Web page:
What is a linker?

This is a recommends products dialog
Top Suggestions
Starting at
View All >
Sign In / Create Account
language Selector,${0} is Selected
Register & Shop at Lenovo Pro
Register at Education Store
Pro Tier Benefits
• Save up to an extra 20% on Think everyday pricing.
• Spend $15K, advance for FREE to Plus Tier with increased benefits.
Plus Tier Benefits
• Save up to an extra 25% on Think everyday pricing.
• Spend $50K, advance for FREE to Elite Tier with increased benefits.
Elite Tier Benefits
• Save up to an extra 30% on Think everyday pricing.
Reseller Benefits
• Access to Lenovo's full product portfolio
• Configure and Purchase at prices better than Lenovo.com
View All Details >
more to reach
PRO Plus
PRO Elite
Congratulations, you have reached Elite Status!
Pro for Business
Delete icon Remove icon Add icon Reload icon
Temporary Unavailable
Cooming Soon!
. Additional units will be charged at the non-eCoupon price. Purchase additional now
We're sorry, the maximum quantity you are able to buy at this amazing eCoupon price is
Sign in or Create an Account to Save Your Cart!
Sign in or Create an Account to Join Rewards
View Cart
Your cart is empty! Don’t miss out on the latest products and savings — find your next favorite laptop, PC, or accessory today.
item(s) in cart
Some items in your cart are no longer available. Please visit cart for more details.
has been deleted
Please review your cart as items have changed.
Contains Add-ons
Proceed to Checkout
Popular Searches
What are you looking for today ?
Quick Links
Recent Searches
Hamburger Menu
skip to main content

What is a linker?

A linker is a software tool that plays a crucial role in the compilation process of a program. It takes the object code generated by the compiler and combines it with other necessary libraries and modules to create an executable file.

Why do I need a linker?

You need a linker because it takes care of resolving references between different parts of your program. When you write code, you often divide it into multiple source files or modules. The linker ensures that all the necessary functions and variables from different modules are correctly connected, allowing your program to run smoothly.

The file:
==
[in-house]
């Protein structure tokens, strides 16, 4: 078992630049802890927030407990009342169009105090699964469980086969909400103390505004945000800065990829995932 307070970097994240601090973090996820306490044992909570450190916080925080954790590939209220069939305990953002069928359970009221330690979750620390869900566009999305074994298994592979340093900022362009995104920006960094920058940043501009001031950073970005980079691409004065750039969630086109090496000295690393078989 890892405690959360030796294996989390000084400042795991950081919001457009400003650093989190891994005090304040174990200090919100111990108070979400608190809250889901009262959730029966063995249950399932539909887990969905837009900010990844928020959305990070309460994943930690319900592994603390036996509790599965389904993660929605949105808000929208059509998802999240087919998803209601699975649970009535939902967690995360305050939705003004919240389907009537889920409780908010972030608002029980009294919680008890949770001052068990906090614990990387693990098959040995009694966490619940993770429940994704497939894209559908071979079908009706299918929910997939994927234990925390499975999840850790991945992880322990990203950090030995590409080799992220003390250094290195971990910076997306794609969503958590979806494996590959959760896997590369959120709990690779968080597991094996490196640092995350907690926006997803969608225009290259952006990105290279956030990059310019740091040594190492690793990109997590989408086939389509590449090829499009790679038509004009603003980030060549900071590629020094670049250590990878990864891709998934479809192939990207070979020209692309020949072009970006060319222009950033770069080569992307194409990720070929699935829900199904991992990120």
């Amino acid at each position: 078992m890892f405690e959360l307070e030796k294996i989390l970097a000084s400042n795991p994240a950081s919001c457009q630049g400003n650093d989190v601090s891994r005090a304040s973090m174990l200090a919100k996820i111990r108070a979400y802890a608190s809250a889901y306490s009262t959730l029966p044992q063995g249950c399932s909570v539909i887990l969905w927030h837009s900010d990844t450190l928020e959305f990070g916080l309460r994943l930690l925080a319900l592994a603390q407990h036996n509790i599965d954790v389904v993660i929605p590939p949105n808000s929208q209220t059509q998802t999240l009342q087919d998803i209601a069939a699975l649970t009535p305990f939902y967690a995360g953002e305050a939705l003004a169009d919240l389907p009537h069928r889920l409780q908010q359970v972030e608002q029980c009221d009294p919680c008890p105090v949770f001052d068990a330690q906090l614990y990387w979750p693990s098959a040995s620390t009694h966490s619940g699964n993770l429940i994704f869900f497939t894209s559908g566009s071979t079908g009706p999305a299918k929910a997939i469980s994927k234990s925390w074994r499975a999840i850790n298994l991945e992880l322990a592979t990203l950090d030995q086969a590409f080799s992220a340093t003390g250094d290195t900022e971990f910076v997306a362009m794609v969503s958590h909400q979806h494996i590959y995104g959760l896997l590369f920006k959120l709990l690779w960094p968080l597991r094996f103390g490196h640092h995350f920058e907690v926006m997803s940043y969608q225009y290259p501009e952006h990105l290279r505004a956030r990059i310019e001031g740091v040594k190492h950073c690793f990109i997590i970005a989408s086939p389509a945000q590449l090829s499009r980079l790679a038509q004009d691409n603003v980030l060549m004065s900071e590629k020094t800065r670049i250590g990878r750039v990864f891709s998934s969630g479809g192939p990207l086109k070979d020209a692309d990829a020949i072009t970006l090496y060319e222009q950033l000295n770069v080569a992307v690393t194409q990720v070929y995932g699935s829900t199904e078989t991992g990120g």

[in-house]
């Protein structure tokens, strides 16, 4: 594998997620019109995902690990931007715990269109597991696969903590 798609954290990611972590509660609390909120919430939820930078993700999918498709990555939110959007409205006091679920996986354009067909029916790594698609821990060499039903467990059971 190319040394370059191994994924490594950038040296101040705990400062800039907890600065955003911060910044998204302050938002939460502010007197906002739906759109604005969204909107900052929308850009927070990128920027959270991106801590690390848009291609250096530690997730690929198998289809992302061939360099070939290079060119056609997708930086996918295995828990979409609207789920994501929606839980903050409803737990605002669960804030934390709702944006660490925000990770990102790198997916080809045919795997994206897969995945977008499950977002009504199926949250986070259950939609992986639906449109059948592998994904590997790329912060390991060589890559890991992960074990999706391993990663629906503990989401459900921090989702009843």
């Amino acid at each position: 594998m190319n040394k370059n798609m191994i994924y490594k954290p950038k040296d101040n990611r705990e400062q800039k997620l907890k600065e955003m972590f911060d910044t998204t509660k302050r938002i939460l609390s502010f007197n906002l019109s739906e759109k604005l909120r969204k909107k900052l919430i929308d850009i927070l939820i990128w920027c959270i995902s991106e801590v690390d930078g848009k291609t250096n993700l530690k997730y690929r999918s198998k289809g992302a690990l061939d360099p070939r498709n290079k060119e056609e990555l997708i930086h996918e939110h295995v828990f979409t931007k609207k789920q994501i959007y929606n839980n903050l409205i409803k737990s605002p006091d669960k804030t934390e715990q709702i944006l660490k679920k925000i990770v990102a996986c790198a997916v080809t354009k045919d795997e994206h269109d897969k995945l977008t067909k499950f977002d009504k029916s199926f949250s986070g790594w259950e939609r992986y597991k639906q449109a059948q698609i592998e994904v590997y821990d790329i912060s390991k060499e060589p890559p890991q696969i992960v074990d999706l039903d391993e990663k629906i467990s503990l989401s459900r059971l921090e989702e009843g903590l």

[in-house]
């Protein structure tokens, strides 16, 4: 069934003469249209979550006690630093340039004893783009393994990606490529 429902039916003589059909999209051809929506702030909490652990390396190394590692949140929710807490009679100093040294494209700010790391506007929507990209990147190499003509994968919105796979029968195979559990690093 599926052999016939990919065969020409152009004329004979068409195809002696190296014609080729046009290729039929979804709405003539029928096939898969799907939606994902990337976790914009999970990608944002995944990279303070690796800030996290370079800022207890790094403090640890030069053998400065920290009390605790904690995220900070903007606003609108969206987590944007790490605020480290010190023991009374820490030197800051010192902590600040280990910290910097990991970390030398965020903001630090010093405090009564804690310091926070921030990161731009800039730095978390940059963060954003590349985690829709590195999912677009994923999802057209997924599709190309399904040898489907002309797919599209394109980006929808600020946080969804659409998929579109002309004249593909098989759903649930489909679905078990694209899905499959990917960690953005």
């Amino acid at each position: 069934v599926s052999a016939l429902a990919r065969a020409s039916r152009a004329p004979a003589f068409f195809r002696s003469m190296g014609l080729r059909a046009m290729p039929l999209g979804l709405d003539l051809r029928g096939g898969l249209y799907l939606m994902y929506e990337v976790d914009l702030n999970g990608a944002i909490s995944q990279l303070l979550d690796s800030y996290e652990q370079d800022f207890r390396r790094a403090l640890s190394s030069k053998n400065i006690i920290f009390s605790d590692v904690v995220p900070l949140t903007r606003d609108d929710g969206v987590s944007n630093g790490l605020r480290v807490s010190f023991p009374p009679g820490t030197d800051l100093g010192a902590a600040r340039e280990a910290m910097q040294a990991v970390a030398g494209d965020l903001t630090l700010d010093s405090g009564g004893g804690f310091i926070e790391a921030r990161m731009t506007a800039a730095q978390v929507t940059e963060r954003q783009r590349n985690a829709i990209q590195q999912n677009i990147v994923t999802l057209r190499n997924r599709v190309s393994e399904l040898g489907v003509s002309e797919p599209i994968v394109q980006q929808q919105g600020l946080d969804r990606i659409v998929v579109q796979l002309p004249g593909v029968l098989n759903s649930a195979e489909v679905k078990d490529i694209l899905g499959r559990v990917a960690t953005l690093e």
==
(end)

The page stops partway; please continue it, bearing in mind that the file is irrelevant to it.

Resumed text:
Are there different types of linkers?

Yes, there are different types of linkers. The most common ones are static linkers and dynamic linkers. Static linkers merge all the necessary object code and libraries into a single executable file, resulting in a self-contained program. Dynamic linkers, on the other hand, allow the program to be loaded into memory at runtime and link to shared libraries, enabling more flexibility and efficient memory usage.

What are the advantages of using a dynamic linker?

Using a dynamic linker offers several advantages. Firstly, it allows multiple programs to share the same code in memory, reducing the overall memory footprint. Secondly, dynamic linking enables the dynamic loading and unloading of libraries, which can be useful for plugins or modules that are only needed at certain times. Additionally, dynamic linking allows for easier updates and patching of shared libraries without requiring recompilation of the entire program.

What happens if there are unresolved references during linking?

If the linker encounters unresolved references during the linking process, it will produce an error and fail to create the executable file. Unresolved references occur when a function or variable is referenced in the code but cannot be found or is not defined in any of the object files or libraries. To resolve this, you need to make sure that all the necessary code and libraries are included in the linking process.

Are there any tools or commands for linking in specific programming languages?

Yes, different programming languages provide their own tools or commands for linking. For example, in C and C++, you can use the "gcc" or "g++" compiler, which includes the linker as part of the compilation process. These compilers automatically invoke the linker to create the final executable file. In other languages, such as Java, the linker is typically invoked by language-specific build tools, such as "javac" and "ant."

What is the difference between static and dynamic linking?

Static linking involves merging all the necessary object code and libraries into a single executable file. This means that the resulting program contains all the required code and can run independently without relying on external libraries. Dynamic linking, however, allows the program to link to shared libraries at runtime. This means that the program's executable file is smaller, as it only includes references to the shared libraries, and the actual linking with the libraries happens when the program is loaded into memory.

Can I use a linker to combine multiple object files from different programming languages?

No, linkers are typically designed to work with object files generated by the same compiler or toolchain. They are specific to a particular programming language or set of languages. If you have object files from different programming languages, you will need to use language-specific tools or frameworks to combine them properly.

How does the linker handle library dependencies?